Here we are in late September, and tight races are everywhere down the stretch of this baseball season.
You may yawn now.
Yeah, the Colorado Rockies are just 2 1/2 games behind the division-leading Los Angeles Dodgers in the National League West, and the Milwaukee Brewers are 2 1/2 games behind the division-leading Chicago Cubs in the NL Central. And, yeah, both of the Wild Card races are getting cozier by the moment. In the NL, the Brewers hold a three-game advantage over the St. Louis Cardinals, and the Rockies sit just 1 1/2 games behind those Redbirds for that second and final spot. In the AL, the Yankees have the first Wild Card spot by 2 1/2 games over the Oakland A's.
This isn't 1993, though.
With high drama happening every second of every game in September for both the Atlanta Braves of Greg Maddux, David Justice and Bobby Cox and the San Francisco Giants of Barry Bonds, Will Clark and Dusty Baker, the Braves won 104 games to the 103 for the Giants in the old NL West, and the Giants didn't make the playoffs.
That was The Last Great Pennant Race before this Wild Card madness took place.
Remember? If not, read this.
Birth of the wild card drains life from game
July 26, 1994
The Atlanta Journal-Constitution
By Terence Moore
This is exactly what we were talking about when those knuckleheads who run baseball decided to ruin the game even more last year. They expanded each league from two divisions to three. Then, after they plucked something out of the ozone called a "wild-card team" to make the playoffs in each league, they told every sucker they could find that this was good.
Right. So that's why we have this week throughout the National League all of these testimonials to nothingness. At Atlanta-Fulton County Stadium, for instance, we have a little meeting between the two best teams in the National League East. Elsewhere, in the NL Central and NL West, we have little meetings between the two best teams in those divisions.
What does this mean?
Well, almost nothing. These games are on the schedule, and fans will bother to show up for most of them. But there really is no incentive anymore in either league to become absolutely the best that you possibly can be during the regular season, not unless you just really want to be.
"That's our situation," says Braves shortstop Jeff Blauser, whose team now trails the Expos by 2 1/2 games after Monday night's 6-4 loss. "Since our team and the Expos are so close to each other in the standings, and since we both were picked to do well this season, neither one of us wants to have to settle for making the playoffs as a wild card."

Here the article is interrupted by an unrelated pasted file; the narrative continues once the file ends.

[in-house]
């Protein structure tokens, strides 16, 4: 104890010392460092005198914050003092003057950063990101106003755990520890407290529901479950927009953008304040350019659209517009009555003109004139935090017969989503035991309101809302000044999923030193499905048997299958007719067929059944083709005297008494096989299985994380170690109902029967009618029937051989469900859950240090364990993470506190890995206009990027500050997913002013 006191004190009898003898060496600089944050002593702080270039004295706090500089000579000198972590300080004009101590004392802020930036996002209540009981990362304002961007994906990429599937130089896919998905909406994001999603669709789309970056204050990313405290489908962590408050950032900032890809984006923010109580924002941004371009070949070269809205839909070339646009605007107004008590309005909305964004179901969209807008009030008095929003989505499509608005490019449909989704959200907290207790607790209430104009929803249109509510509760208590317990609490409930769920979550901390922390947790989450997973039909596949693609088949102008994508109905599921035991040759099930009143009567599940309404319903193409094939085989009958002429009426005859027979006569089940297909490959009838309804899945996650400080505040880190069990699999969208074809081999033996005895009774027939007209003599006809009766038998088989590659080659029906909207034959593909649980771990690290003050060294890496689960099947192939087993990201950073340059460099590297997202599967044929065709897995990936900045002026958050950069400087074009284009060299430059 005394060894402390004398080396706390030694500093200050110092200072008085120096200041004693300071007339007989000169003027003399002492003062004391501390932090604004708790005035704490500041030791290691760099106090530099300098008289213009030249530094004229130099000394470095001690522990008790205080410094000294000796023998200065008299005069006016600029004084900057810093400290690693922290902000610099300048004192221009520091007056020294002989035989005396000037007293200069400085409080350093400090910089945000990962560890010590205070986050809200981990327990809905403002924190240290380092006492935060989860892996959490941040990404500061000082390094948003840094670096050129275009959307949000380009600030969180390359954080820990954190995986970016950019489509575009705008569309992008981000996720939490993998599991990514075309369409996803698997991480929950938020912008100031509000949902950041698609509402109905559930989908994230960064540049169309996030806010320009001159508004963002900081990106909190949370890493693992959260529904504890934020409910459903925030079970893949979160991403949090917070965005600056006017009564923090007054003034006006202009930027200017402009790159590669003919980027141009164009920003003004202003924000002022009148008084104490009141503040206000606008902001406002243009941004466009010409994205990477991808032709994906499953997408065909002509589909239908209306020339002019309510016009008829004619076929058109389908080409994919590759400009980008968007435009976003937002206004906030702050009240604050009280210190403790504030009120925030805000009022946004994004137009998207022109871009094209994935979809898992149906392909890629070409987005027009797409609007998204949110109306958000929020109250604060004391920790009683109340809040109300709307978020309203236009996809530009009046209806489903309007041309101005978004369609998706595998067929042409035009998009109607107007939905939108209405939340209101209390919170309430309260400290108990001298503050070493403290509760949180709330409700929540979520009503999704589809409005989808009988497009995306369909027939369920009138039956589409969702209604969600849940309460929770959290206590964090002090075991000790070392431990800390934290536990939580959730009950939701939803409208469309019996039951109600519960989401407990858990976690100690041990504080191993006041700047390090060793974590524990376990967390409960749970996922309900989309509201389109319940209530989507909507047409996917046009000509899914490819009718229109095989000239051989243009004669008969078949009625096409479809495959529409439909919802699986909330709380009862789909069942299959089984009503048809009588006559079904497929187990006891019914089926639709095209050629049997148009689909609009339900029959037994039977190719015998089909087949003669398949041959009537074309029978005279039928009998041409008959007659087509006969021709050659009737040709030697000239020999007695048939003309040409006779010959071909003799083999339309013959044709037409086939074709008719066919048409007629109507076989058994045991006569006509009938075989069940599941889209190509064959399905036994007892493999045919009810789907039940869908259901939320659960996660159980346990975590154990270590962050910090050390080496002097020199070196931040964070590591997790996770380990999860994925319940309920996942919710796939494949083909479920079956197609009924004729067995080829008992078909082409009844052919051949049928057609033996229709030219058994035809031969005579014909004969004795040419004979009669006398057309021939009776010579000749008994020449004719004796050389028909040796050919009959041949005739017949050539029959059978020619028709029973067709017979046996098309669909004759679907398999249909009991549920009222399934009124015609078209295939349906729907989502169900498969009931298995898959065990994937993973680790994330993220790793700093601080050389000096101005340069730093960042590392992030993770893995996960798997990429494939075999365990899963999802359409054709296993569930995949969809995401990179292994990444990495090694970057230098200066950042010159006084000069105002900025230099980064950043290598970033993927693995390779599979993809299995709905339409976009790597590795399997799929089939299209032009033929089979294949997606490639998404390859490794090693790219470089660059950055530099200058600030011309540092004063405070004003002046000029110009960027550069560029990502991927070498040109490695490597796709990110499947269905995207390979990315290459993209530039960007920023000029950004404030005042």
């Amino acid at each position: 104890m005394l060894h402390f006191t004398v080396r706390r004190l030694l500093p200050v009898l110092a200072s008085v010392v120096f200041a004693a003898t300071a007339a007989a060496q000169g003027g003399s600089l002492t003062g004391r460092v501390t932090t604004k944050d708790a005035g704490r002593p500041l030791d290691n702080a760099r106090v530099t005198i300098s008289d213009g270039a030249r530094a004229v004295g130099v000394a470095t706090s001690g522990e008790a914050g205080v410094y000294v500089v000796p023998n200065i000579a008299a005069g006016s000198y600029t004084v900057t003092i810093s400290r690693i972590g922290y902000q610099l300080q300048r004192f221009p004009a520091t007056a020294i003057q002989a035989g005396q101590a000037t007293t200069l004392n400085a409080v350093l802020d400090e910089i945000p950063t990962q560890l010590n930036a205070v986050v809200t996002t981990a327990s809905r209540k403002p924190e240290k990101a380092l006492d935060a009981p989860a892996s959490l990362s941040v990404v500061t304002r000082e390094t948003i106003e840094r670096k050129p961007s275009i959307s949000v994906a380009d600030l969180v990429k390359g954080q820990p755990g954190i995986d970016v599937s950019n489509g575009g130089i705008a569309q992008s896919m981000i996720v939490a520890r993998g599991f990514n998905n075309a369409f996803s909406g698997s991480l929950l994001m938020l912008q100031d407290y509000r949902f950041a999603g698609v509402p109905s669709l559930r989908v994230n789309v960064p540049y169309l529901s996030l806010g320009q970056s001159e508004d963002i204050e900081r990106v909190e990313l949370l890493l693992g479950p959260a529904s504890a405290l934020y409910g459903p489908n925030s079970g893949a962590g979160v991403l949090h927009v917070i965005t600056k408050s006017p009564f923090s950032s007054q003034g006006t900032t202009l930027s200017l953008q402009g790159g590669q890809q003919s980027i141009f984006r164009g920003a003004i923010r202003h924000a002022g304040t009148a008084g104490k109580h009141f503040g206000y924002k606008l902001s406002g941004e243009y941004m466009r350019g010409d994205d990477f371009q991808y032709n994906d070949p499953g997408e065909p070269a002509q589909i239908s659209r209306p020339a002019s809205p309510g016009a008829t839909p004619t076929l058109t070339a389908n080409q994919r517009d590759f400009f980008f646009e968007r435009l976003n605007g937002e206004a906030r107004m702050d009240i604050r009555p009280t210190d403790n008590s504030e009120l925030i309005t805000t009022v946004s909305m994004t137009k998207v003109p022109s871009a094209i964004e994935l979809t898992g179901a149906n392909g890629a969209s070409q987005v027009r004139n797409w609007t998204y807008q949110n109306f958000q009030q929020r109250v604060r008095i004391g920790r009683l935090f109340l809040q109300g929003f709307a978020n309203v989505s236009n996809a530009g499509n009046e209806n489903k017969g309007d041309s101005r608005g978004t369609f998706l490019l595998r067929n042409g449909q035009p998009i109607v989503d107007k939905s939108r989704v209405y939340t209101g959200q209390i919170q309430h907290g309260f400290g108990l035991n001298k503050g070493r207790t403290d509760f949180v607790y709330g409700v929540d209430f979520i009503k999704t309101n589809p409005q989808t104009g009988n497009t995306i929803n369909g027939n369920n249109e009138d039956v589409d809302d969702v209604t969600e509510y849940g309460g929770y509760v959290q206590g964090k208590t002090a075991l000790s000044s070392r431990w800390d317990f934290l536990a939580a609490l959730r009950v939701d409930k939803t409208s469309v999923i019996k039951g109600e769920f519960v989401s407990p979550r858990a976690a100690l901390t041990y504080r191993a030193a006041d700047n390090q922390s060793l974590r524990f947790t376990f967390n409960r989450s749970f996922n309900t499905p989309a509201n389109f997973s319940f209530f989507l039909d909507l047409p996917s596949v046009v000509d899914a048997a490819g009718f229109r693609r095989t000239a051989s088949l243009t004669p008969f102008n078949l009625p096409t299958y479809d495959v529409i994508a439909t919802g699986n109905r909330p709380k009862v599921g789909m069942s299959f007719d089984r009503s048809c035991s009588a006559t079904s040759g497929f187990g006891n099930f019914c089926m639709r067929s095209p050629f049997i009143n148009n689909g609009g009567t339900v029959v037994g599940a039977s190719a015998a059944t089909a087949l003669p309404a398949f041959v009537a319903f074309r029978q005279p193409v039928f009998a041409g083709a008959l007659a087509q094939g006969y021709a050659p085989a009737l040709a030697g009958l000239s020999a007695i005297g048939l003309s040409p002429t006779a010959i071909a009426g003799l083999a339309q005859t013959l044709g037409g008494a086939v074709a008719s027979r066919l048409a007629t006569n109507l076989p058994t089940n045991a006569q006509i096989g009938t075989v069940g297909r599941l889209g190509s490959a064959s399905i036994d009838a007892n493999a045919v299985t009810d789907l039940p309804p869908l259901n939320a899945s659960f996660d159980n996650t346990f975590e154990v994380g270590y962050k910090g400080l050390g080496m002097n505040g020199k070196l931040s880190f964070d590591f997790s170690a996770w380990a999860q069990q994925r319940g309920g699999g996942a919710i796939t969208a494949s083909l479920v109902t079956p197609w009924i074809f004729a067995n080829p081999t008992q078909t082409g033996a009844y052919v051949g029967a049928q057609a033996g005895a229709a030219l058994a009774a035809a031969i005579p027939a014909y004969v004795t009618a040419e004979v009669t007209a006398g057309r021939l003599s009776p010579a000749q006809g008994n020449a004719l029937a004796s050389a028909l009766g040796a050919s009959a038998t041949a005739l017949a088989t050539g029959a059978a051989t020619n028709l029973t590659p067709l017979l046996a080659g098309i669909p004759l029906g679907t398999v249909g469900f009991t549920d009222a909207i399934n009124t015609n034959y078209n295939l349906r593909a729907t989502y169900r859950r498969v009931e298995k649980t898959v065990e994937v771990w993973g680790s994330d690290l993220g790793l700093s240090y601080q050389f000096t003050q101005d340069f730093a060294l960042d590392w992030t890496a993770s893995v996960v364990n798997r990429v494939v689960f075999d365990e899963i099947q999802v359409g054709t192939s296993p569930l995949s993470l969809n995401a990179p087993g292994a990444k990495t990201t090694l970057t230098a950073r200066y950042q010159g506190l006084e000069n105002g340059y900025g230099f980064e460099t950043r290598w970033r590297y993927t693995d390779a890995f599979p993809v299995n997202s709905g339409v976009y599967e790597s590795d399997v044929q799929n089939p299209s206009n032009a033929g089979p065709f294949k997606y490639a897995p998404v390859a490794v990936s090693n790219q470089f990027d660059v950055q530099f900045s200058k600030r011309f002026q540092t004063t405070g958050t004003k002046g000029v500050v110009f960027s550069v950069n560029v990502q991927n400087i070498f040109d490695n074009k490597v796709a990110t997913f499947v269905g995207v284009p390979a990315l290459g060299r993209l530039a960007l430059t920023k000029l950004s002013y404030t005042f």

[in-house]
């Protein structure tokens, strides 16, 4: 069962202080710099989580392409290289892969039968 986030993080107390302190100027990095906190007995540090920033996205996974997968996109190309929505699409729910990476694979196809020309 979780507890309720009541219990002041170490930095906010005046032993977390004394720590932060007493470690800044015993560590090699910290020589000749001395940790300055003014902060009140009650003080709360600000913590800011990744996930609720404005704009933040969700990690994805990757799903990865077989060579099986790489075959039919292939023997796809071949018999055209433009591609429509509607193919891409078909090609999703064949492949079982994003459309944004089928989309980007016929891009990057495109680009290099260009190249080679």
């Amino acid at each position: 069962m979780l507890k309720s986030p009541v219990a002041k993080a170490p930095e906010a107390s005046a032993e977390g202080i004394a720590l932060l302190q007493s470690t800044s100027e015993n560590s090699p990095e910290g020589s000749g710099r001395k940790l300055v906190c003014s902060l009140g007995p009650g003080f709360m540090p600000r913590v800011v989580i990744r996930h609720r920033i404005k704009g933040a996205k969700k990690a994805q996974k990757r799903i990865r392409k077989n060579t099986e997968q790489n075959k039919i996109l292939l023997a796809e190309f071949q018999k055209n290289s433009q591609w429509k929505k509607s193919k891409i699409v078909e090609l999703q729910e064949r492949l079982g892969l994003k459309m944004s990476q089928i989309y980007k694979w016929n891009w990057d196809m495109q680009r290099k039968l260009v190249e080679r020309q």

Games lack any real drama
Adds Blauser, "It would be like you just backed into the thing. Plus, given what we've accomplished over the last three seasons by winning our division, we'd like to do it again."
Yeah, yeah. But if the Braves or any other team makes the playoffs this season as only a wild-card team, we think they'll take it. That's not our point here, though. Our point is that we, along with anybody else who knows the difference between home plate and a resin bag, could have told you last year that baseball would be in its current situation. Unless you're into mediocrity, we're talking about a lack of true drama in the game right now when it comes to pennant races.
It used to be that the roots of a pennant race began around this time each summer and produced excitement and anticipation. No more. These new divisions and this wild-card thing have made pennant races obsolete. If anybody cares, either the New York Yankees or the Baltimore Orioles will win the AL East. Either the Chicago White Sox or the Cleveland Indians will win the AL Central. Either the Braves or the Expos will win the NL East. And we're guessing that nobody really cares about the western divisions of either league, where reaching .500 is considered the Promised Land.
We will say this. If the players don't strike, and if all six divisions stay tight near the end, and if the cow jumps over the moon, pennant races will live in baseball like never before.
Fans will react to anything
There is the present, however, when a giddy crowd of 43,596 thought enough of this Braves-Expos series to show up Monday night. The place definitely rocked in the bottom of the second inning when the Braves stormed ahead on Ryan Klesko's two-run homer and Terry Pendleton's solo shot. There also were hefty sighs after the Braves' bullpen allowed the Expos to surge ahead for good in the seventh with three runs.
You'd have thought this was a pennant race or something.
Then again, if you're a Braves fan, you're prone to react strongly to anything these days. That's because your heroes were DOA at Atlanta Hartsfield International Airport early Monday morning after they arrived from St. Louis following a 4-5 road trip.
Still, despite the enthusiasm, this wasn't 1993, when the Braves played electric games against the San Francisco Giants along the way to overcoming a 10-game deficit. This wasn't 1992, when the Braves held wars with the Reds throughout the summer along the way to another divisional title. There also was the beginning of the Braves' current rise toward goodness in 1991, when they survived the Los Angeles Dodgers during another one of those real pennant race of old.
Now it's Braves-Expos with a possible wild-card berth awaiting the loser.